Difficult daughters-in-law: how to build a better relationship

Oct 26, 2021
Some relationships can be built (or rebuilt) in a positive light. Source: Getty

Married women and their mothers-in-law. It’s a relationship that’s potentially littered with landmines. But trouble is a two-way street, with many MIL of a certain age struggling to cope, it seems, with difficult and demanding daughters-in-law.

As the heightened pressure cooker demands of the silly season loom closer, internet forum Gransnet has wheeled out some of its sagest advice to grans all around the world about how to rein in their high-maintenance — or just plain unreasonable — DIL.

For years, frustrated mothers-in-law have been taking to Gransnet to ask for advice and vent their frustrations. Some of the threads hark all the way back to 2016. A thread titled, ‘Controlling DIL – how to protect DS’ posted by Gransnet user, ‘Aquafish,’ explains how her DIL is controlling her son (DS).

Aquafish wrote: … “My DS & DIL have been married for three years and we’ve been blessed with a beautiful baby grandson. My son is a gentle soul like his dad and does anything for a quiet life, but I can see DIL taking things way too far especially since DGS’s arrival.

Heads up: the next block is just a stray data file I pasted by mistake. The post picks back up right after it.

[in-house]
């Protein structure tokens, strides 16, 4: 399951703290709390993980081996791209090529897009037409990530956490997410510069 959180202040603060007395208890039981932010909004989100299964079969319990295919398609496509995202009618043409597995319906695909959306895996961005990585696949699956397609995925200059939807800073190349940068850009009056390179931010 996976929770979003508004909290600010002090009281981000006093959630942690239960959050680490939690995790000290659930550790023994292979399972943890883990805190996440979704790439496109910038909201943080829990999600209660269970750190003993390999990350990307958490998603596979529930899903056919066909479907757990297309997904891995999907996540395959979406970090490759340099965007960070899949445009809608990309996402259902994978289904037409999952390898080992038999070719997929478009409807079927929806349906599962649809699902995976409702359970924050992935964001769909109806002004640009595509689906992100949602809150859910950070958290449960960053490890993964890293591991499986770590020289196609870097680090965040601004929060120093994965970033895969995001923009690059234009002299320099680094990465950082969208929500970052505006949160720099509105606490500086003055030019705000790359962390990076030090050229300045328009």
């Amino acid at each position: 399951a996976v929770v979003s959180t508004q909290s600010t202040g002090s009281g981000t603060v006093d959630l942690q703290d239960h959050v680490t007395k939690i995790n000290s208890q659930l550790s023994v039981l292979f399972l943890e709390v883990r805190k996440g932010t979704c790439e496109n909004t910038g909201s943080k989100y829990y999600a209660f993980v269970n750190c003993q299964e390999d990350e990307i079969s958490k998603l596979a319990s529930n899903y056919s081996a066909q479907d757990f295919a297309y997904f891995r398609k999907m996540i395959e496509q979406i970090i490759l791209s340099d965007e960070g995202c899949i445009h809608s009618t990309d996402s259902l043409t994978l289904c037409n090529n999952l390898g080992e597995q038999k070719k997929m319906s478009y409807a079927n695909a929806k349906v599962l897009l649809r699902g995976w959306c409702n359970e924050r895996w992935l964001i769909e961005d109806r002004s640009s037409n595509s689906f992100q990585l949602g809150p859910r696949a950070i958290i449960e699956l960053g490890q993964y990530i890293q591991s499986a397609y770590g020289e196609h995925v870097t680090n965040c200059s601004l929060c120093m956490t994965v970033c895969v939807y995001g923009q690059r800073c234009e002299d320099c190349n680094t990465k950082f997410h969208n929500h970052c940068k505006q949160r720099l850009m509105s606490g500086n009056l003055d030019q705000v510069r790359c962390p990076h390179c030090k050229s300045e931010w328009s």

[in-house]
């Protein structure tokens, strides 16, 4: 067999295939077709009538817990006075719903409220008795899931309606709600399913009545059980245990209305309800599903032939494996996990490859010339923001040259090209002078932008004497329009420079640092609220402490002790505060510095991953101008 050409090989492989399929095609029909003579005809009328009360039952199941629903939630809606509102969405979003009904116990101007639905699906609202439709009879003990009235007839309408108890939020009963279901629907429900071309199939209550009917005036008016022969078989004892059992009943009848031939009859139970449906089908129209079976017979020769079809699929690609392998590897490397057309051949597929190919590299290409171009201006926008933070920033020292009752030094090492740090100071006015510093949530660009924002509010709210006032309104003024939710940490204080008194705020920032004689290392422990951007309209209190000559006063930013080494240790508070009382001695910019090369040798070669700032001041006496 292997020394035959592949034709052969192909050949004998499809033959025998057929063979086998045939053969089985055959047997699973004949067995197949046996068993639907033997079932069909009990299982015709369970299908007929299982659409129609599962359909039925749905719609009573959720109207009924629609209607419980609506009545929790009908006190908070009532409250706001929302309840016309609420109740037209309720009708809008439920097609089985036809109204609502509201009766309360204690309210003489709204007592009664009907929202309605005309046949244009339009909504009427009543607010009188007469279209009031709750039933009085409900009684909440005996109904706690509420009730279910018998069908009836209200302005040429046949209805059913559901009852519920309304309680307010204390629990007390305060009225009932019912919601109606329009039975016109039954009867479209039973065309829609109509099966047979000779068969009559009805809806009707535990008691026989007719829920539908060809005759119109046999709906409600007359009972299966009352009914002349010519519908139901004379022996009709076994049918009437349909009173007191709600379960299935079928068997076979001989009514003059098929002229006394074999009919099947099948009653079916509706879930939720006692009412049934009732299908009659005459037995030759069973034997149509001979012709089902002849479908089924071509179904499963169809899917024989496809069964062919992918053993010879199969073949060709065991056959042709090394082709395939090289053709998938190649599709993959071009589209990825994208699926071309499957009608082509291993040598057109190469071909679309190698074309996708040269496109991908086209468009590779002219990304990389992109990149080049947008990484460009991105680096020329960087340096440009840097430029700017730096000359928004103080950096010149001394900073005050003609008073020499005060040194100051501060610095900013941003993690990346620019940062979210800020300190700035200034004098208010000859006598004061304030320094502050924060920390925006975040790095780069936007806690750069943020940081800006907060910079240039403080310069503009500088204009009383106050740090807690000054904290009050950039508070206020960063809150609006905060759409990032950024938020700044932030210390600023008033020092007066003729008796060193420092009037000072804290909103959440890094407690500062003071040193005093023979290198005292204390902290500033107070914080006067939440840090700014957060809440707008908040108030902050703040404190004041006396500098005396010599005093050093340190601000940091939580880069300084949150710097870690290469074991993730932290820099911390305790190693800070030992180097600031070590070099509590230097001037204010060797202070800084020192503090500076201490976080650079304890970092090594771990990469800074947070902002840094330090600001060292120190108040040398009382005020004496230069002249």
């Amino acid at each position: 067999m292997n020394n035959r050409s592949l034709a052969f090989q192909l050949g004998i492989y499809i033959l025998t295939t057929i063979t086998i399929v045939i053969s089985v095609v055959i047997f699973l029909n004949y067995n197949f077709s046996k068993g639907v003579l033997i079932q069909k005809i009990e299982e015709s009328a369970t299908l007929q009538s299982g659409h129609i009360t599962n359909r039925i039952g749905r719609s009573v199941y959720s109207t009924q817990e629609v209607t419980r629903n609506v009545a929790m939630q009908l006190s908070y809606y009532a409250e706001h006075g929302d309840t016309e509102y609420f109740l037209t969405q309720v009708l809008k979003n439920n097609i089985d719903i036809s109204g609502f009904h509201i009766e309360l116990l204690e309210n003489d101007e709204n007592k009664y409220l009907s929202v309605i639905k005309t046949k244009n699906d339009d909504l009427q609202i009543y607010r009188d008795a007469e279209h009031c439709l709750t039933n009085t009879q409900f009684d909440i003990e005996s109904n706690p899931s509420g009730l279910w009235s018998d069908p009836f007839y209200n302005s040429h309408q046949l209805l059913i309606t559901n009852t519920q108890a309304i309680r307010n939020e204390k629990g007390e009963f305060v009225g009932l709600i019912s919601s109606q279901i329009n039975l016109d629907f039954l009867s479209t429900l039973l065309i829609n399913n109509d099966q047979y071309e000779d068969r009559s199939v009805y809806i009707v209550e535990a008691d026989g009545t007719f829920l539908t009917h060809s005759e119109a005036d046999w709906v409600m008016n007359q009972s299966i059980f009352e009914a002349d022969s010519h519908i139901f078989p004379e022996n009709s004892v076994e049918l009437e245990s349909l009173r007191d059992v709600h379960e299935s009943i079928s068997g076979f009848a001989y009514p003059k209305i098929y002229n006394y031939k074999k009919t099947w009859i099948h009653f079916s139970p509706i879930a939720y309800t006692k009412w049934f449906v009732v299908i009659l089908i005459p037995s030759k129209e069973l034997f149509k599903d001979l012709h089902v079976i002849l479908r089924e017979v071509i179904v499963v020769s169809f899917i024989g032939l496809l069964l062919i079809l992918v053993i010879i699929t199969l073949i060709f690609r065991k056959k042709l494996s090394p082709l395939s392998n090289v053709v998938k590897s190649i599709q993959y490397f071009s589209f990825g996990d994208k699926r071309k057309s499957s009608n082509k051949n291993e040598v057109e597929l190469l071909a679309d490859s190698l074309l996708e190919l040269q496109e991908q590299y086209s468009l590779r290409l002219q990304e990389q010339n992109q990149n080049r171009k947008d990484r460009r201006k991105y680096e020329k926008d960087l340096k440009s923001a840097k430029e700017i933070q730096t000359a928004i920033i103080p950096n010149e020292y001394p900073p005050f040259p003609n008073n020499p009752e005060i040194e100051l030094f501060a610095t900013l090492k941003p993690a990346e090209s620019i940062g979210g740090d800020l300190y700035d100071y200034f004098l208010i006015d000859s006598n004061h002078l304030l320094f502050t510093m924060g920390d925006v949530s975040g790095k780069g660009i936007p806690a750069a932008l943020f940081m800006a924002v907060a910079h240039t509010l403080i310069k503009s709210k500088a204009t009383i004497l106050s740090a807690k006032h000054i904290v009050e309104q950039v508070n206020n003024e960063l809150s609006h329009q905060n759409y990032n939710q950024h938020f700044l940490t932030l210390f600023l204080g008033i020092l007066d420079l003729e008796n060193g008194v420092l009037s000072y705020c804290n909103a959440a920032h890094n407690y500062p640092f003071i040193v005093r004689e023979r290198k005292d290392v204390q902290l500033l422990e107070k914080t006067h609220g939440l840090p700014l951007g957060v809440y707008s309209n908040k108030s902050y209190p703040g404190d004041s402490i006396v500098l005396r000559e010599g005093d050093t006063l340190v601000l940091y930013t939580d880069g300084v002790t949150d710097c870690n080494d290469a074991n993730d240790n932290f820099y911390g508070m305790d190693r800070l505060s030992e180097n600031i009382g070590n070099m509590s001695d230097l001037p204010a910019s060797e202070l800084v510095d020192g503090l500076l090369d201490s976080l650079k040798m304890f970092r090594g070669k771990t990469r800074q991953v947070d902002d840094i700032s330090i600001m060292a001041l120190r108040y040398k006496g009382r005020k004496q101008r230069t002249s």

She is a very strong character with OCD traits, is highly organised, and totally controlling, which I originally thought was what my DS needed in a wife. However, this is now becoming a constant pick, even in front of his close family and I’m finding it so hard to watch. I’m close to saying something to her but daren’t risk incurring her wrath … How do I support DS without risking losing contact with them? Thanks.”

Another user from a separate Gransnet forum in 2018 faced similar challenges with their DIL.

Gransnet user, ‘Gigi27’ explained that she was dealing with a hurtful DIL, when she wrote: “[When our DIL] gave birth, she told us that only her family would be allowed to see the baby … We were very hurt by this but understand that girls gravitate to their own families, so we let it go. We went up to see the baby on the second day, only to be confronted by some dreadful relative asking us ‘who the hell are you visiting my niece.'”

With all the upsetting DIL experiences sloshing around the internet, there must be a way to put the bickering behind you and build a better relationship. Or even take a much-needed time-out over the festive season. The good news is, there is more than one way to build these positive relationships, says Gransnet, including:

  1. Treating her like you would a daughter
  2. Accepting her flaws and respecting her opinions
  3. Avoiding any conflict
  4. Find solutions for conflict
  5. Most importantly, understand that a strong bond takes time to build

If you still find yourself not getting along with your DIL, the last thing you should do is keep conversations civil and brief. Try not to add fuel to the fire or burn bridges. Remember that by creating more conflict, you will most likely be hurting your own son or daughter.

Have you had an issue with your daughter-in-law? How did you overcome it?

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